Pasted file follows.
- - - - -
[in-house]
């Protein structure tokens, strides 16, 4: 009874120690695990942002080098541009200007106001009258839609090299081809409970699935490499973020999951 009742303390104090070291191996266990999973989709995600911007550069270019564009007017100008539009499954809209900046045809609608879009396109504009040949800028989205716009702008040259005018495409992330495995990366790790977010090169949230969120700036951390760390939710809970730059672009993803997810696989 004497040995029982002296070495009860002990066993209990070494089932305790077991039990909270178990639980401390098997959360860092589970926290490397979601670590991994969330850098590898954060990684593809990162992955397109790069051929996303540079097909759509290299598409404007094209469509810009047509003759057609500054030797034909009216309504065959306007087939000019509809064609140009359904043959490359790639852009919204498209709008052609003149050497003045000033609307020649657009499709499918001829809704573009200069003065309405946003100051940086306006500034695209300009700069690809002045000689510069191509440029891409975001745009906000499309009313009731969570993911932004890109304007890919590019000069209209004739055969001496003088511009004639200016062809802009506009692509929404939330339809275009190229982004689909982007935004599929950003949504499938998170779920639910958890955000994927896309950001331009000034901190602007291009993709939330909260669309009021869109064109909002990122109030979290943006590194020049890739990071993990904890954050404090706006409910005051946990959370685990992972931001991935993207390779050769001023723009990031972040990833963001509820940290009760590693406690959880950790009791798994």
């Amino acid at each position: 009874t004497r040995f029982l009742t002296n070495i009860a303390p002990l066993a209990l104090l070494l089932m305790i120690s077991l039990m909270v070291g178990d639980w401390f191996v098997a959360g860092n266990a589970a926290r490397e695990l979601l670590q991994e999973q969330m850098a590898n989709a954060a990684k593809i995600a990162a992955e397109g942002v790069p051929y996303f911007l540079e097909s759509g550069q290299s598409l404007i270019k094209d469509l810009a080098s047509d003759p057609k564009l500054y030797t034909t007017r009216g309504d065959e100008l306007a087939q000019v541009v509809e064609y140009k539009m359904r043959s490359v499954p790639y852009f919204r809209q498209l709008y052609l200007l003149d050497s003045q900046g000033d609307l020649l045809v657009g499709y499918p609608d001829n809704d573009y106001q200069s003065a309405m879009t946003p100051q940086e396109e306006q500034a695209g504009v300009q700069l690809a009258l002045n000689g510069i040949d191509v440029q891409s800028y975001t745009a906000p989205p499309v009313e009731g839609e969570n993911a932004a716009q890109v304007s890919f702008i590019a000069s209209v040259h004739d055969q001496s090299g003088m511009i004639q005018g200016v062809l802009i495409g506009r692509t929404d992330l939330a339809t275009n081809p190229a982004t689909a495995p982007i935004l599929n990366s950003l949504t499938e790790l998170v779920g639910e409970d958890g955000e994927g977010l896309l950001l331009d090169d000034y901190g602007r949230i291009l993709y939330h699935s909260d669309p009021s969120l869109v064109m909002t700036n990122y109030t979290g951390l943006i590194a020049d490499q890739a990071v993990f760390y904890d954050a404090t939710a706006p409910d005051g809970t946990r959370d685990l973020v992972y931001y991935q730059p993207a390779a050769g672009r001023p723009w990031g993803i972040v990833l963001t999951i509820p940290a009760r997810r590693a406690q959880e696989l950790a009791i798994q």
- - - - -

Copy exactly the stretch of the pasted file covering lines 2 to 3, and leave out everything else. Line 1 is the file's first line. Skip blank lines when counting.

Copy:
């Protein structure tokens, strides 16, 4: 009874120690695990942002080098541009200007106001009258839609090299081809409970699935490499973020999951 009742303390104090070291191996266990999973989709995600911007550069270019564009007017100008539009499954809209900046045809609608879009396109504009040949800028989205716009702008040259005018495409992330495995990366790790977010090169949230969120700036951390760390939710809970730059672009993803997810696989 004497040995029982002296070495009860002990066993209990070494089932305790077991039990909270178990639980401390098997959360860092589970926290490397979601670590991994969330850098590898954060990684593809990162992955397109790069051929996303540079097909759509290299598409404007094209469509810009047509003759057609500054030797034909009216309504065959306007087939000019509809064609140009359904043959490359790639852009919204498209709008052609003149050497003045000033609307020649657009499709499918001829809704573009200069003065309405946003100051940086306006500034695209300009700069690809002045000689510069191509440029891409975001745009906000499309009313009731969570993911932004890109304007890919590019000069209209004739055969001496003088511009004639200016062809802009506009692509929404939330339809275009190229982004689909982007935004599929950003949504499938998170779920639910958890955000994927896309950001331009000034901190602007291009993709939330909260669309009021869109064109909002990122109030979290943006590194020049890739990071993990904890954050404090706006409910005051946990959370685990992972931001991935993207390779050769001023723009990031972040990833963001509820940290009760590693406690959880950790009791798994």
């Amino acid at each position: 009874t004497r040995f029982l009742t002296n070495i009860a303390p002990l066993a209990l104090l070494l089932m305790i120690s077991l039990m909270v070291g178990d639980w401390f191996v098997a959360g860092n266990a589970a926290r490397e695990l979601l670590q991994e999973q969330m850098a590898n989709a954060a990684k593809i995600a990162a992955e397109g942002v790069p051929y996303f911007l540079e097909s759509g550069q290299s598409l404007i270019k094209d469509l810009a080098s047509d003759p057609k564009l500054y030797t034909t007017r009216g309504d065959e100008l306007a087939q000019v541009v509809e064609y140009k539009m359904r043959s490359v499954p790639y852009f919204r809209q498209l709008y052609l200007l003149d050497s003045q900046g000033d609307l020649l045809v657009g499709y499918p609608d001829n809704d573009y106001q200069s003065a309405m879009t946003p100051q940086e396109e306006q500034a695209g504009v300009q700069l690809a009258l002045n000689g510069i040949d191509v440029q891409s800028y975001t745009a906000p989205p499309v009313e009731g839609e969570n993911a932004a716009q890109v304007s890919f702008i590019a000069s209209v040259h004739d055969q001496s090299g003088m511009i004639q005018g200016v062809l802009i495409g506009r692509t929404d992330l939330a339809t275009n081809p190229a982004t689909a495995p982007i935004l599929n990366s950003l949504t499938e790790l998170v779920g639910e409970d958890g955000e994927g977010l896309l950001l331009d090169d000034y901190g602007r949230i291009l993709y939330h699935s909260d669309p009021s969120l869109v064109m909002t700036n990122y109030t979290g951390l943006i590194a020049d490499q890739a990071v993990f760390y904890d954050a404090t939710a706006p409910d005051g809970t946990r959370d685990l973020v992972y931001y991935q730059p993207a390779a050769g672009r001023p723009w990031g993803i972040v990833l963001t999951i509820p940290a009760r997810r590693a406690q959880e696989l950790a009791i798994q």